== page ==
An integral part of the Aristotelian corpus by the end of Antiquity, the Pseudo-Aristotelian De Mirabilibus Auscultationibus, to give it its standard Latin title, was rendered into Latin in the thirteenth century at the Neapolitan court of King Manfred of Sicily by Bartholomew of Messina. Only one complete manuscript of Bartholomew’s version survives, reflective of its small currency in the Middle Ages. Hardly more successful in the fourteenth century was the translation made by the Greek émigré Leontius Pilatus at the urging of Giovanni Boccaccio. Only fragments of Leontius’ translation survive. In mid-fifteenth century Italy, the Veronese humanist Antonio Beccaria produced yet a third Latin version. Beccaria’s translation enjoyed a better fate than its predecessors (hence the edition under review), but only to a limited extent. It survives whole in two manuscripts, one where it is bizarrely ascribed to Raymond Lull, and another copied from the sole printed edition of the text and therefore of no critical value in establishing the text. In 1493 in Venice, it appeared as an item in the collection of Aristotelian extracts put together by the Dominican friar Theophilus de Ferrariis and printed by Johannes and Gregorius de Gregoriis for the publisher Alexander Calcedonius (ISTC ifoo117000; uniquely amid the extracts the De Mirabilibus Auscultationibus was printed whole). Strange to say, despite being included in Aldus Manutius’ epochal edition of the Greek text of Aristotle in Venice in 1495-98, this Pseudo-Aristotelian collection of supposed fabulous natural wonders and stories did not appear again in any collection of Aristotelian works until the Opera Omnia published by Ioannes Oporinus in Basel in 1538, and this time in yet a fourth version made by an anonymous translator. This new rendering would then appear in many other Aristotelian Opera Omnia through the sixteenth century (thirteen in all), but not without competition from still two other translations, first by Dominicus Montesaurus (printed ten times), and then by Natalis de Comitibus (printed only once).
Clearly, Antonio Beccaria’s translation of the De Mirabilibus Auscultationibus is not a text that exercised much influence or enjoyed much circulation apart from its inclusion in the odd collection of Aristotelian extracts edited by Theophilus de Ferrariis in 1493. Nonetheless, Ciro Giacomelli’s edition of it is valuable on a number of counts. To start with a surprise, Giacomelli provides an appendix in which he identifies and edits fragments of Leontius Pilatus’ lost translation in the writings of Boccaccio and his contemporaries Domenico Silvestri and Lorenzo Astemio. Giacomelli published in 2021 an outstanding study of the manuscript tradition of the De Mirabilibus Auscultationibus (Ps.-Aristotele, De mirabilibus auscultationibus. Indagini sulla storia della tradizione e ricezione del testo, Berlin: De Gruyter), which is important for the manuscript tradition of a whole set of Aristotelian texts. Giacomelli is also publishing a critical edition of the Greek text in the Bollettino dei Classici of the Accademia Nazionale dei Lincei of Rome. So, with magisterial control of the manuscript tradition, he was able in the appendix to identify on the basis of the fragments Leontius’ Greek exemplar as MS Marc. gr. IV, 58 of the Biblioteca Marciana in Venice (= B), and to clarify a small but interesting detail in the fortuna of this pseudonymous text.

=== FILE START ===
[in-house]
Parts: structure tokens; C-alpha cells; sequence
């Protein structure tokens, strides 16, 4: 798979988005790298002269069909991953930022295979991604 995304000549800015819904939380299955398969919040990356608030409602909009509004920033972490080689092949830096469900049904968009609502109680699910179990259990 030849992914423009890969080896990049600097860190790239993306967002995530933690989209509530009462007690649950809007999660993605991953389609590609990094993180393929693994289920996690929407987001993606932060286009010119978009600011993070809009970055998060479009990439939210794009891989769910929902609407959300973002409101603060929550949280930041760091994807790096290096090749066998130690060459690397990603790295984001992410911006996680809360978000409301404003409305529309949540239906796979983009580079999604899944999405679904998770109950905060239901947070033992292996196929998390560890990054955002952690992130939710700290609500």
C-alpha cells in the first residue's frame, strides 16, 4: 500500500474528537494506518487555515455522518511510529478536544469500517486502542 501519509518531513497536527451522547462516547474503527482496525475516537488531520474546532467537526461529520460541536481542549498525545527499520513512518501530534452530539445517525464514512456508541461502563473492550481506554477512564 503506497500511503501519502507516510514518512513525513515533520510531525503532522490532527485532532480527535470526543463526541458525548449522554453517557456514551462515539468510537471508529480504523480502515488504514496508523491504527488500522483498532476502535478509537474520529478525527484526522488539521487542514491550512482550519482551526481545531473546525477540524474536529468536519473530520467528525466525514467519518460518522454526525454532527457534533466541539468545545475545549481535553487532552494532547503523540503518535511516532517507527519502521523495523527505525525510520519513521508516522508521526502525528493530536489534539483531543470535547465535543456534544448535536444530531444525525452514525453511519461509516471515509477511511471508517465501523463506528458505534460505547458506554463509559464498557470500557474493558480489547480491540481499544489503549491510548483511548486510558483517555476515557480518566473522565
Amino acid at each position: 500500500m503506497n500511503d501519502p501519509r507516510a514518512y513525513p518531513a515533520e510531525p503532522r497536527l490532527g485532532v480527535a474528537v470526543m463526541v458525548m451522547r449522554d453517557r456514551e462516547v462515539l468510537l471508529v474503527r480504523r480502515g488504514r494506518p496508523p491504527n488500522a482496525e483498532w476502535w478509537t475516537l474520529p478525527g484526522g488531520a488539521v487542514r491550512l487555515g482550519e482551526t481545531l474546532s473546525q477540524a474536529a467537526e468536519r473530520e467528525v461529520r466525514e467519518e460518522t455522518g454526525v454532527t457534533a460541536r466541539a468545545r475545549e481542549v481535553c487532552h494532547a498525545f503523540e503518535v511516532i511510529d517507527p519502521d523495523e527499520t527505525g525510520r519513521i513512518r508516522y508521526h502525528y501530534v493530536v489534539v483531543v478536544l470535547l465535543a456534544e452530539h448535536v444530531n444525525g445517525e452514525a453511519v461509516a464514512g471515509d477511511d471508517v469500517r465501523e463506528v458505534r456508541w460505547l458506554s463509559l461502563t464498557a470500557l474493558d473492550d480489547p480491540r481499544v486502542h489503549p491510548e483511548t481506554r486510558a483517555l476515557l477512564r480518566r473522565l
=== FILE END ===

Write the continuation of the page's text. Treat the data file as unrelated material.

Giacomelli proves that Beccaria’s translation also had B or an apograph as its exemplar and that it therefore fits securely within the α branch of the manuscript tradition and offers no manuscript readings outside the α family. Consequently, the textual value of Beccaria’s translation resides in what conjectures he might provide ope ingenii. Although Beccaria’s method of translation was in the mode of oratoria libera as opposed to the verbum ad verbum practice of Bartholomew of Messina and even of Leontius Pilatus, and even though he committed his share of errors, he did make some very competent conjectures, such as essentially anticipating Otto Apelt’s conjecture of κατιόντι at 834b4 (Giacomelli, 48) and anticipating the solution to the confusion in chapter 51 (ibid., 48-49). It should be noted that the sequence of chapters in Beccaria’s translation in no way corresponds to what is found in modern editions of the Greek text. So, the only way to match up the chapters in Beccaria’s translation to the Greek text is to consult the concordance on p. 82 of the edition. In the text proper of the translation Giacomelli also adds between parentheses at the start of each chapter the corresponding number in the Greek text.
Antonio Beccaria belonged to the second tier of Italian Renaissance humanists and his translation of the De Mirabilibus Auscultationibus cannot be counted among the more signifcant translations of the Quattrocento. But to understand and to take the measure of an age one must study in detail not only its most brilliant and famous figures, but also its more average––one might say, normative––figures and their work in order to grasp the capacities and outlook of the time compared to what came before and what would follow after. In this sense, Giacomelli has made a valuable and quite interesting contribution to our understanding of the Italian Fifteenth Century.
 See F. Edward Cranz and Charles B. Schmitt, A Bibliography of Aristotle Editions, 1501-1600 (Baden-Baden: V. Koerner, 1984, p. 184.